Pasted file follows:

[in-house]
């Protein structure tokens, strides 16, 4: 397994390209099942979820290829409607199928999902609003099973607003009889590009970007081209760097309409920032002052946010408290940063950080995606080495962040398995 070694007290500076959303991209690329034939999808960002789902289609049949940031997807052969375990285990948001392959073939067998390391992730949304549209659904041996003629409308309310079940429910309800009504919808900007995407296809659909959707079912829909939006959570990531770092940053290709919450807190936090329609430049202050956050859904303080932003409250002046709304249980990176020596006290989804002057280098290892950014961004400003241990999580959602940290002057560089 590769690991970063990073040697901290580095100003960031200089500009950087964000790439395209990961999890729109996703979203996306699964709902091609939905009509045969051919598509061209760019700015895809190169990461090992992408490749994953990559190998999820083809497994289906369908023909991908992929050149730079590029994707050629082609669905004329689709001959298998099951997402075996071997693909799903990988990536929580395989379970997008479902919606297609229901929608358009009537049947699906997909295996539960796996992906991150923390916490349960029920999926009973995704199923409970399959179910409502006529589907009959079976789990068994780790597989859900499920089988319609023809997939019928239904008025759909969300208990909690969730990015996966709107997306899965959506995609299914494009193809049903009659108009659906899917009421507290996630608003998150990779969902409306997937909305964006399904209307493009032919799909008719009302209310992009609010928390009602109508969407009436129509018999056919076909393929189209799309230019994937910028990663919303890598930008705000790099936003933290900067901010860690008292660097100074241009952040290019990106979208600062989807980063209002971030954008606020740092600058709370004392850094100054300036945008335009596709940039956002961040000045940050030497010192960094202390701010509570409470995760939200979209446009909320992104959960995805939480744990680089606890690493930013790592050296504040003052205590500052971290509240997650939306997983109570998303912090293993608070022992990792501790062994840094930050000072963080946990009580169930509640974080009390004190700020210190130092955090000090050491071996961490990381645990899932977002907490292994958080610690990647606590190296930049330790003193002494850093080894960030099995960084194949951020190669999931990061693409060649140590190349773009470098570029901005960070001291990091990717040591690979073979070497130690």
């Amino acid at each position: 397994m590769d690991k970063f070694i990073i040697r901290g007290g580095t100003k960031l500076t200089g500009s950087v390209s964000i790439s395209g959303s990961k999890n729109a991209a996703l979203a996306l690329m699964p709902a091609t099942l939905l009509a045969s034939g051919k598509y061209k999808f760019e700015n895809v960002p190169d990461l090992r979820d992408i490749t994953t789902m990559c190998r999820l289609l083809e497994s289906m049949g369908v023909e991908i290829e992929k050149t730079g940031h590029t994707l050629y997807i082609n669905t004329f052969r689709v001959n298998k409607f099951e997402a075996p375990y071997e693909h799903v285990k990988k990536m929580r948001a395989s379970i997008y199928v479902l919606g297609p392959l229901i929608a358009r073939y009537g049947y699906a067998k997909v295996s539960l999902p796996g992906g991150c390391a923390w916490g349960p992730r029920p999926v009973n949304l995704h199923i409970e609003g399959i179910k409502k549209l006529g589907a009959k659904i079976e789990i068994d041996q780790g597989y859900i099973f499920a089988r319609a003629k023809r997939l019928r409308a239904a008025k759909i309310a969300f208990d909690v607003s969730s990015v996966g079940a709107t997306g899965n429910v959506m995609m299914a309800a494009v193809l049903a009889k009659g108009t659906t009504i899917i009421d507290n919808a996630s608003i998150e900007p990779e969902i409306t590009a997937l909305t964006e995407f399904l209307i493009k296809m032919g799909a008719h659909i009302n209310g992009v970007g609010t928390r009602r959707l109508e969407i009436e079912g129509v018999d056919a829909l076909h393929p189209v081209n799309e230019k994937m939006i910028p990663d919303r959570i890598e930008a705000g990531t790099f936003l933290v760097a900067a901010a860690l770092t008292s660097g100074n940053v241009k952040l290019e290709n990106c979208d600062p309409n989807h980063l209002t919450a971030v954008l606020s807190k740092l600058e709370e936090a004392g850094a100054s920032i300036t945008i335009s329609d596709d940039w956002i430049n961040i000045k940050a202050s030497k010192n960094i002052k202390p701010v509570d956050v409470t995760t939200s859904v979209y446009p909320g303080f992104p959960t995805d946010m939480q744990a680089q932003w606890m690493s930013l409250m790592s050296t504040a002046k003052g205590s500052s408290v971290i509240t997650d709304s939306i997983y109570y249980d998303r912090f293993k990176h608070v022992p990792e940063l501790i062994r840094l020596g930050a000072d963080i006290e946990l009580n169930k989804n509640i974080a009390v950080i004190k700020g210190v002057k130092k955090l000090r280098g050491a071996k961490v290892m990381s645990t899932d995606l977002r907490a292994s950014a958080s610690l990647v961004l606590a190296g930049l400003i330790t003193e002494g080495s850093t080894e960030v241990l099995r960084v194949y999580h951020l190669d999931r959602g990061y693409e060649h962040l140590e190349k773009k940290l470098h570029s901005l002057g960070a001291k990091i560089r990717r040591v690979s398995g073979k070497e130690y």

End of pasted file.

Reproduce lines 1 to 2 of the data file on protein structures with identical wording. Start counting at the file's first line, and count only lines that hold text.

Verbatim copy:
[in-house]
């Protein structure tokens, strides 16, 4: 397994390209099942979820290829409607199928999902609003099973607003009889590009970007081209760097309409920032002052946010408290940063950080995606080495962040398995 070694007290500076959303991209690329034939999808960002789902289609049949940031997807052969375990285990948001392959073939067998390391992730949304549209659904041996003629409308309310079940429910309800009504919808900007995407296809659909959707079912829909939006959570990531770092940053290709919450807190936090329609430049202050956050859904303080932003409250002046709304249980990176020596006290989804002057280098290892950014961004400003241990999580959602940290002057560089 590769690991970063990073040697901290580095100003960031200089500009950087964000790439395209990961999890729109996703979203996306699964709902091609939905009509045969051919598509061209760019700015895809190169990461090992992408490749994953990559190998999820083809497994289906369908023909991908992929050149730079590029994707050629082609669905004329689709001959298998099951997402075996071997693909799903990988990536929580395989379970997008479902919606297609229901929608358009009537049947699906997909295996539960796996992906991150923390916490349960029920999926009973995704199923409970399959179910409502006529589907009959079976789990068994780790597989859900499920089988319609023809997939019928239904008025759909969300208990909690969730990015996966709107997306899965959506995609299914494009193809049903009659108009659906899917009421507290996630608003998150990779969902409306997937909305964006399904209307493009032919799909008719009302209310992009609010928390009602109508969407009436129509018999056919076909393929189209799309230019994937910028990663919303890598930008705000790099936003933290900067901010860690008292660097100074241009952040290019990106979208600062989807980063209002971030954008606020740092600058709370004392850094100054300036945008335009596709940039956002961040000045940050030497010192960094202390701010509570409470995760939200979209446009909320992104959960995805939480744990680089606890690493930013790592050296504040003052205590500052971290509240997650939306997983109570998303912090293993608070022992990792501790062994840094930050000072963080946990009580169930509640974080009390004190700020210190130092955090000090050491071996961490990381645990899932977002907490292994958080610690990647606590190296930049330790003193002494850093080894960030099995960084194949951020190669999931990061693409060649140590190349773009470098570029901005960070001291990091990717040591690979073979070497130690």